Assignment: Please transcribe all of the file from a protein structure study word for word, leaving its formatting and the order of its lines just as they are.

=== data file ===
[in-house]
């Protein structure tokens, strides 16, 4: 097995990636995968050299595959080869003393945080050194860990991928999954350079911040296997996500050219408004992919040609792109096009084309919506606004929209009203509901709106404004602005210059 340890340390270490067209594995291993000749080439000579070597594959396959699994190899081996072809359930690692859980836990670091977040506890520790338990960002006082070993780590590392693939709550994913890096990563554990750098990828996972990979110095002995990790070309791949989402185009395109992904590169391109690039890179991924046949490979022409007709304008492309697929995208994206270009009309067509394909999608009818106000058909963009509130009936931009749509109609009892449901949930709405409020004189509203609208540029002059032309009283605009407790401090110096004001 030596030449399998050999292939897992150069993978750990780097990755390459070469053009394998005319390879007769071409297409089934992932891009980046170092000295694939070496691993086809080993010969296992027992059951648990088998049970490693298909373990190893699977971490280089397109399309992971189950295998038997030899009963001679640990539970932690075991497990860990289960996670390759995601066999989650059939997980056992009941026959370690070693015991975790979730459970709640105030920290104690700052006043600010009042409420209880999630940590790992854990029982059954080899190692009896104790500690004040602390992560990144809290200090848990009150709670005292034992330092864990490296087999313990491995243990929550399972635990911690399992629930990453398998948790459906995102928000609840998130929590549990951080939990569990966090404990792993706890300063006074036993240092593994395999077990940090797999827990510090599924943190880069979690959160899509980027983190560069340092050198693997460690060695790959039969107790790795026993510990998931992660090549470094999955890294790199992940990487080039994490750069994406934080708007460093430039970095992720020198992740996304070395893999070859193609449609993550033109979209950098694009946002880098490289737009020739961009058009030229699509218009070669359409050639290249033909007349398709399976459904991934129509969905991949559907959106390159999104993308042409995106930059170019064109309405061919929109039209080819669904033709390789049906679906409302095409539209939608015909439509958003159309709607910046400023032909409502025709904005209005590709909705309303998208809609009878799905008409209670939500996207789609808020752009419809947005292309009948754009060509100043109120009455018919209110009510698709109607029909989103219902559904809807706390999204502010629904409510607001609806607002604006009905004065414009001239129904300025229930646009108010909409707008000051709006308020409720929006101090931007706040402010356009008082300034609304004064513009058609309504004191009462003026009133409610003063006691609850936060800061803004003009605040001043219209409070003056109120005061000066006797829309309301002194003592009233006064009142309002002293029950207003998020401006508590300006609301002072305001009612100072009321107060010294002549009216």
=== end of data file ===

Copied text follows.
[in-house]
């Protein structure tokens, strides 16, 4: 097995990636995968050299595959080869003393945080050194860990991928999954350079911040296997996500050219408004992919040609792109096009084309919506606004929209009203509901709106404004602005210059 340890340390270490067209594995291993000749080439000579070597594959396959699994190899081996072809359930690692859980836990670091977040506890520790338990960002006082070993780590590392693939709550994913890096990563554990750098990828996972990979110095002995990790070309791949989402185009395109992904590169391109690039890179991924046949490979022409007709304008492309697929995208994206270009009309067509394909999608009818106000058909963009509130009936931009749509109609009892449901949930709405409020004189509203609208540029002059032309009283605009407790401090110096004001 030596030449399998050999292939897992150069993978750990780097990755390459070469053009394998005319390879007769071409297409089934992932891009980046170092000295694939070496691993086809080993010969296992027992059951648990088998049970490693298909373990190893699977971490280089397109399309992971189950295998038997030899009963001679640990539970932690075991497990860990289960996670390759995601066999989650059939997980056992009941026959370690070693015991975790979730459970709640105030920290104690700052006043600010009042409420209880999630940590790992854990029982059954080899190692009896104790500690004040602390992560990144809290200090848990009150709670005292034992330092864990490296087999313990491995243990929550399972635990911690399992629930990453398998948790459906995102928000609840998130929590549990951080939990569990966090404990792993706890300063006074036993240092593994395999077990940090797999827990510090599924943190880069979690959160899509980027983190560069340092050198693997460690060695790959039969107790790795026993510990998931992660090549470094999955890294790199992940990487080039994490750069994406934080708007460093430039970095992720020198992740996304070395893999070859193609449609993550033109979209950098694009946002880098490289737009020739961009058009030229699509218009070669359409050639290249033909007349398709399976459904991934129509969905991949559907959106390159999104993308042409995106930059170019064109309405061919929109039209080819669904033709390789049906679906409302095409539209939608015909439509958003159309709607910046400023032909409502025709904005209005590709909705309303998208809609009878799905008409209670939500996207789609808020752009419809947005292309009948754009060509100043109120009455018919209110009510698709109607029909989103219902559904809807706390999204502010629904409510607001609806607002604006009905004065414009001239129904300025229930646009108010909409707008000051709006308020409720929006101090931007706040402010356009008082300034609304004064513009058609309504004191009462003026009133409610003063006691609850936060800061803004003009605040001043219209409070003056109120005061000066006797829309309301002194003592009233006064009142309002002293029950207003998020401006508590300006609301002072305001009612100072009321107060010294002549009216």